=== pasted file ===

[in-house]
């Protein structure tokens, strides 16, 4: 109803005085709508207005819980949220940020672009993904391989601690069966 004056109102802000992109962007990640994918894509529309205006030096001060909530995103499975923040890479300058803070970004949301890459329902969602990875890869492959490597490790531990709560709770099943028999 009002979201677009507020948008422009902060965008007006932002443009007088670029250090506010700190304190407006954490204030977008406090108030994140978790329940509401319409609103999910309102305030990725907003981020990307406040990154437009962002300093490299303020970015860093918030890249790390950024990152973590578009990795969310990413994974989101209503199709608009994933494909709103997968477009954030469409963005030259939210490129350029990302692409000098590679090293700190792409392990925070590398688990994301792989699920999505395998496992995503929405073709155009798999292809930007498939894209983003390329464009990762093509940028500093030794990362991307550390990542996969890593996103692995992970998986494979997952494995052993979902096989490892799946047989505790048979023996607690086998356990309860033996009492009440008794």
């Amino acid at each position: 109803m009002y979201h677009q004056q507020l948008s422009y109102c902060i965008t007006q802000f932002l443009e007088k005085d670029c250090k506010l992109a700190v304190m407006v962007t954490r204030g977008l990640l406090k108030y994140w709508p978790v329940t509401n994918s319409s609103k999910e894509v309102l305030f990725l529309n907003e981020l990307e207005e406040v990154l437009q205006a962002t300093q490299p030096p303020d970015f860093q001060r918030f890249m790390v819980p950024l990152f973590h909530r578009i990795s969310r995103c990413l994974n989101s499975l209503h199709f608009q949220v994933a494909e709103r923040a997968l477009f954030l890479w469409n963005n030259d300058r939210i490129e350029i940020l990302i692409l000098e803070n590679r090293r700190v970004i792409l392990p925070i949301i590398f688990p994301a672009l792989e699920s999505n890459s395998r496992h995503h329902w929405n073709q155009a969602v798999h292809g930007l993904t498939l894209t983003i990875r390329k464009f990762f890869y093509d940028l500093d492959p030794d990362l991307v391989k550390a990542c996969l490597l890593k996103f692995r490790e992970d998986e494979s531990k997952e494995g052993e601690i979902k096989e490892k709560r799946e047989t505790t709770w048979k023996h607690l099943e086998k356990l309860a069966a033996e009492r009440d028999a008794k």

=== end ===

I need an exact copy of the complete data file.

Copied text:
[in-house]
């Protein structure tokens, strides 16, 4: 109803005085709508207005819980949220940020672009993904391989601690069966 004056109102802000992109962007990640994918894509529309205006030096001060909530995103499975923040890479300058803070970004949301890459329902969602990875890869492959490597490790531990709560709770099943028999 009002979201677009507020948008422009902060965008007006932002443009007088670029250090506010700190304190407006954490204030977008406090108030994140978790329940509401319409609103999910309102305030990725907003981020990307406040990154437009962002300093490299303020970015860093918030890249790390950024990152973590578009990795969310990413994974989101209503199709608009994933494909709103997968477009954030469409963005030259939210490129350029990302692409000098590679090293700190792409392990925070590398688990994301792989699920999505395998496992995503929405073709155009798999292809930007498939894209983003390329464009990762093509940028500093030794990362991307550390990542996969890593996103692995992970998986494979997952494995052993979902096989490892799946047989505790048979023996607690086998356990309860033996009492009440008794």
């Amino acid at each position: 109803m009002y979201h677009q004056q507020l948008s422009y109102c902060i965008t007006q802000f932002l443009e007088k005085d670029c250090k506010l992109a700190v304190m407006v962007t954490r204030g977008l990640l406090k108030y994140w709508p978790v329940t509401n994918s319409s609103k999910e894509v309102l305030f990725l529309n907003e981020l990307e207005e406040v990154l437009q205006a962002t300093q490299p030096p303020d970015f860093q001060r918030f890249m790390v819980p950024l990152f973590h909530r578009i990795s969310r995103c990413l994974n989101s499975l209503h199709f608009q949220v994933a494909e709103r923040a997968l477009f954030l890479w469409n963005n030259d300058r939210i490129e350029i940020l990302i692409l000098e803070n590679r090293r700190v970004i792409l392990p925070i949301i590398f688990p994301a672009l792989e699920s999505n890459s395998r496992h995503h329902w929405n073709q155009a969602v798999h292809g930007l993904t498939l894209t983003i990875r390329k464009f990762f890869y093509d940028l500093d492959p030794d990362l991307v391989k550390a990542c996969l490597l890593k996103f692995r490790e992970d998986e494979s531990k997952e494995g052993e601690i979902k096989e490892k709560r799946e047989t505790t709770w048979k023996h607690l099943e086998k356990l309860a069966a033996e009492r009440d028999a008794k």